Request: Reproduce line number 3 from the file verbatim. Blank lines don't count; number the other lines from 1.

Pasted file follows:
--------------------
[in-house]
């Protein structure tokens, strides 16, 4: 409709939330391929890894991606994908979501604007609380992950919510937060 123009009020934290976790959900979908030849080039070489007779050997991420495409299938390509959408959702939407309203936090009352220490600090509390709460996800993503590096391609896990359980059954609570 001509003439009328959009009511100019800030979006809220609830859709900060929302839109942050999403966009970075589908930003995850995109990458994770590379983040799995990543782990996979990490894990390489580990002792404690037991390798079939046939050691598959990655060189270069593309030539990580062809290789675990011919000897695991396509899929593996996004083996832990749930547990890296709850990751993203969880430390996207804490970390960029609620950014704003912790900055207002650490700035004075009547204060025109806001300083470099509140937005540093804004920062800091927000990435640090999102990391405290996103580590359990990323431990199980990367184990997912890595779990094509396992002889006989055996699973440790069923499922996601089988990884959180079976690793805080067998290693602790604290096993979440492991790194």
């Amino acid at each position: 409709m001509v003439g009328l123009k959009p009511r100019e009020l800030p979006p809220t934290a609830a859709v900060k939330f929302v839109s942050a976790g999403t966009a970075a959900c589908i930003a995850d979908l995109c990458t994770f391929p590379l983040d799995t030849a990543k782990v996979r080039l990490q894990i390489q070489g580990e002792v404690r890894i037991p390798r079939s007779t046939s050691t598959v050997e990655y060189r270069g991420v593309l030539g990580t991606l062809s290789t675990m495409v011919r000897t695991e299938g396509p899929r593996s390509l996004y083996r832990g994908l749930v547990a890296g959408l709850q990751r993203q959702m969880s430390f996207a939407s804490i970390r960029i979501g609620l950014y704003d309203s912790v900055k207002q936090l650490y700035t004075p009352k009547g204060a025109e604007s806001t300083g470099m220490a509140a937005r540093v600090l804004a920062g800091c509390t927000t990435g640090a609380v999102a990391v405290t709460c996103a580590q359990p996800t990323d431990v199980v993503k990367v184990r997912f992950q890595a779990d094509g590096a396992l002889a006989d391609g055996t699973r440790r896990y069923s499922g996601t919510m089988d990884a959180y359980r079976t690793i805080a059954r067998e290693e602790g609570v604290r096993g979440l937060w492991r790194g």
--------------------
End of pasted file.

């Amino acid at each position: 409709m001509v003439g009328l123009k959009p009511r100019e009020l800030p979006p809220t934290a609830a859709v900060k939330f929302v839109s942050a976790g999403t966009a970075a959900c589908i930003a995850d979908l995109c990458t994770f391929p590379l983040d799995t030849a990543k782990v996979r080039l990490q894990i390489q070489g580990e002792v404690r890894i037991p390798r079939s007779t046939s050691t598959v050997e990655y060189r270069g991420v593309l030539g990580t991606l062809s290789t675990m495409v011919r000897t695991e299938g396509p899929r593996s390509l996004y083996r832990g994908l749930v547990a890296g959408l709850q990751r993203q959702m969880s430390f996207a939407s804490i970390r960029i979501g609620l950014y704003d309203s912790v900055k207002q936090l650490y700035t004075p009352k009547g204060a025109e604007s806001t300083g470099m220490a509140a937005r540093v600090l804004a920062g800091c509390t927000t990435g640090a609380v999102a990391v405290t709460c996103a580590q359990p996800t990323d431990v199980v993503k990367v184990r997912f992950q890595a779990d094509g590096a396992l002889a006989d391609g055996t699973r440790r896990y069923s499922g996601t919510m089988d990884a959180y359980r079976t690793i805080a059954r067998e290693e602790g609570v604290r096993g979440l937060w492991r790194g």